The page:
Secret de Château Biac
AC Cadillac, 2010
|Serving temperature:||12 to 14 °C|
|Food pairing suggestion:||Fruit tart, Foie gras, Blue cheese, Goat's cheese|
|Harvest:||hand-picking, strict selection, in several rounds (tries), grapes infected with botrytis|
|Maturation:||in used barriques|
|Maturation duration:||16 months|
Sometimes life is full of surprises. The Lebanese Asseily family experienced this first-hand when they became the owners of Château Biac as if by accident in 2006. They regularly spent their summer holidays near Biac, but never would they have dreamt that they would own and manage this wonderful property themselves one day. It’s a fascinating story that Tony and Youmna Asseily are happy to share over a glass of their wine.
Château Biac isn’t located in one of the world-famous towns on the left or right bank of the Gironde, but on the Graves plateau south of Bordeaux in the small town of Langoiran. Idyllically situated, the winery offers a magnificent view of a meander of the Garonne to the south-southwest.
Biac was first mentioned in the 17th century. The present-day château dates back to 1755 and was built by the daughter of the Baron de Langoiran. At the end of the 19th century, Château Biac enjoyed an excellent reputation, not least because the vineyards were only planted with selected Château d’Yquem vines and red vines from the finest wineries in Saint-Émilion. By 2006, however, the winery was in a sad and neglected state.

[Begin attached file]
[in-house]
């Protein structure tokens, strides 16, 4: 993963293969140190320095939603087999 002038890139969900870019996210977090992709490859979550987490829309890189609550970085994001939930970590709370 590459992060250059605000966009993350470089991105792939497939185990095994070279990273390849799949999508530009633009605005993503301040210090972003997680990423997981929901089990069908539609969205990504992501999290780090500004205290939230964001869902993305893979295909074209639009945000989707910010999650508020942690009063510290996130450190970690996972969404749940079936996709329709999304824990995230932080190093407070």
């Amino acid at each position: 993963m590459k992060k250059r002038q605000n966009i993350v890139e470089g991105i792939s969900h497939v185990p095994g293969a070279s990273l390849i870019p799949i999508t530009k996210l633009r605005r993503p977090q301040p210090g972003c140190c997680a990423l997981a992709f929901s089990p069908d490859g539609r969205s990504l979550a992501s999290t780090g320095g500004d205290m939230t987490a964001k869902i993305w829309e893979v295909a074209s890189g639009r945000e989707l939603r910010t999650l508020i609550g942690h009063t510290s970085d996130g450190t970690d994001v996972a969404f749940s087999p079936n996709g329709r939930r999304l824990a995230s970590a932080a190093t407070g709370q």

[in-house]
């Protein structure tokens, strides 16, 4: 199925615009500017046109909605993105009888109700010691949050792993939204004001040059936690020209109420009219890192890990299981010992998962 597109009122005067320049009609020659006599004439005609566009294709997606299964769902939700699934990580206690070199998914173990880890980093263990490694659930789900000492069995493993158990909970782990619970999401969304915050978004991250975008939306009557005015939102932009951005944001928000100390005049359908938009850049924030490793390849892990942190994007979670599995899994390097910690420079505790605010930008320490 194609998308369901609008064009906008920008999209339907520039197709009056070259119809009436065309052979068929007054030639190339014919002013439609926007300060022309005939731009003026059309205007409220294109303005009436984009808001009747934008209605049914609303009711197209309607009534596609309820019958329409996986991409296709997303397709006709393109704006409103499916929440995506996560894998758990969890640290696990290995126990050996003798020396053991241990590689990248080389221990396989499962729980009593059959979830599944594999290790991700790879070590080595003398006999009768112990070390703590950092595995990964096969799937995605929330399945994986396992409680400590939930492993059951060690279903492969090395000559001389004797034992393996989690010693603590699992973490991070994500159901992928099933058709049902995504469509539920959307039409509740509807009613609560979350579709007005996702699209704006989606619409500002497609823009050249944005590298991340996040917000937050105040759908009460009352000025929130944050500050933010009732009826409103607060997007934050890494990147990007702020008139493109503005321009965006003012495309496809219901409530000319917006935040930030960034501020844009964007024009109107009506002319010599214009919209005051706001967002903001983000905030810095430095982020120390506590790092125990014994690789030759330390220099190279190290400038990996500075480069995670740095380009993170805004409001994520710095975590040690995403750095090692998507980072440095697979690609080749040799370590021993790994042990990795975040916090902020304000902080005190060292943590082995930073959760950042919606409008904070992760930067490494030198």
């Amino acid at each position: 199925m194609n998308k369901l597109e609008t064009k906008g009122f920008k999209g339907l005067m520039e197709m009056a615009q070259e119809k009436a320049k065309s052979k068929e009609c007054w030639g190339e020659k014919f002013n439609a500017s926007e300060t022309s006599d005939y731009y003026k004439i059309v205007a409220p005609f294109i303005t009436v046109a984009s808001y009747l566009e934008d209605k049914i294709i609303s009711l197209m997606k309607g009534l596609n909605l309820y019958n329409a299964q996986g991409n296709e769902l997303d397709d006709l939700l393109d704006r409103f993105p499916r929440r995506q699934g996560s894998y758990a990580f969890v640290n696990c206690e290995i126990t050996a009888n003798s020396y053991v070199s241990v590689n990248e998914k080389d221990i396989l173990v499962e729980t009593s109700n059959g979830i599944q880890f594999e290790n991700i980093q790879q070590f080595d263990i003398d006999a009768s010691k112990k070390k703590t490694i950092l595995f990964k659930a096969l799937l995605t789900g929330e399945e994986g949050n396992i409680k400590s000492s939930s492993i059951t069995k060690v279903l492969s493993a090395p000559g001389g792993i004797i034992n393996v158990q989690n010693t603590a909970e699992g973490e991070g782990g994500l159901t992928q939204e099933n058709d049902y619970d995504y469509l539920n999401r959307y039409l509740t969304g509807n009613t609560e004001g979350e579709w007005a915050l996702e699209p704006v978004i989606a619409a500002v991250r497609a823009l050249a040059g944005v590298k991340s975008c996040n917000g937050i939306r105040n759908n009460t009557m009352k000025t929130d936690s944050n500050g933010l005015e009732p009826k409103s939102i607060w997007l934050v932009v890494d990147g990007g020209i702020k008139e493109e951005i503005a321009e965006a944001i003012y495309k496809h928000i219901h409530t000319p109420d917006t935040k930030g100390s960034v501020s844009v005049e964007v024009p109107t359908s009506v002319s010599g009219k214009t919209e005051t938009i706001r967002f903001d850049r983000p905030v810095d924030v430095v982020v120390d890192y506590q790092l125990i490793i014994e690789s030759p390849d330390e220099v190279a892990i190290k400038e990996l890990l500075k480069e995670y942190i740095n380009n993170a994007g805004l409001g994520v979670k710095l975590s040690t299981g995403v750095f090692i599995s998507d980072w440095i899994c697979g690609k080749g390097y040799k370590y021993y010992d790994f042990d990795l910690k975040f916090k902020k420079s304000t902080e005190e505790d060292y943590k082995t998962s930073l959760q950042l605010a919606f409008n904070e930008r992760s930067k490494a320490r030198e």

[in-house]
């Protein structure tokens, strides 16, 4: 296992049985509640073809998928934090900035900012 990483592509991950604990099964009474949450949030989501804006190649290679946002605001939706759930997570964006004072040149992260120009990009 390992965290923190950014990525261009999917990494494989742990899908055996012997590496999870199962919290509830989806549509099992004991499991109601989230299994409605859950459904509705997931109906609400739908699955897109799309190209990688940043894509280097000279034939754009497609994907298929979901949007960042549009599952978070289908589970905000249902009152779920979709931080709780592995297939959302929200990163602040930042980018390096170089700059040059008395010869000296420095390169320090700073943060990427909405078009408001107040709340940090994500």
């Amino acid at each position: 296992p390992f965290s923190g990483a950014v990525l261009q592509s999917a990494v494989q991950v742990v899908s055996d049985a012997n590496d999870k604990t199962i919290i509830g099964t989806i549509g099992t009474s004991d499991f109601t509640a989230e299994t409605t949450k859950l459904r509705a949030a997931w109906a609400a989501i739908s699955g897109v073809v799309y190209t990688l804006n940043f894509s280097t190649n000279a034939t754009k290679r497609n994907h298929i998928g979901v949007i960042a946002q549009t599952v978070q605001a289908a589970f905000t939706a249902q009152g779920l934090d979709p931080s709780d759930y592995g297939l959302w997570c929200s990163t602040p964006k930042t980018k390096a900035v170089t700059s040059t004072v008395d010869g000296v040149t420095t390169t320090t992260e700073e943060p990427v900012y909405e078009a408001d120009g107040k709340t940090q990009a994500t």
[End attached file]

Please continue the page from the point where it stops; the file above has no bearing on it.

The fungi be thanked
The Sémillon grape is the basis of the legendary sweet wines of Sauternes. Its origins are there, in the southern part of the Bordeaux region. Its secret to success is its susceptibility to the Botrytis fungus, which pierces the skin of the ripe berries. Thus the water evaporates, and the sugar in the fruits concentrates. The musts are as thick as syrup. They present the citrus-fresh, fruity aromas of the Sémillon varieties. In addition, the Botrytis fungus contributes complex notes of honey, dry apricot and candied orange to the wine. The Sémillon is closely related to the Sauvignon blanc, and almost all sweet wines from Sauternes and its surroundings contain a small proportion of Sauvignon. The dry whites from Bordeaux are the opposite: the Sémillon mostly plays the supporting role. In early-19-century South Africa, Sémillon was the most planted grape. However, only vanishingly small quantities still grow there today. However, the vine has since taken root in California and Australia.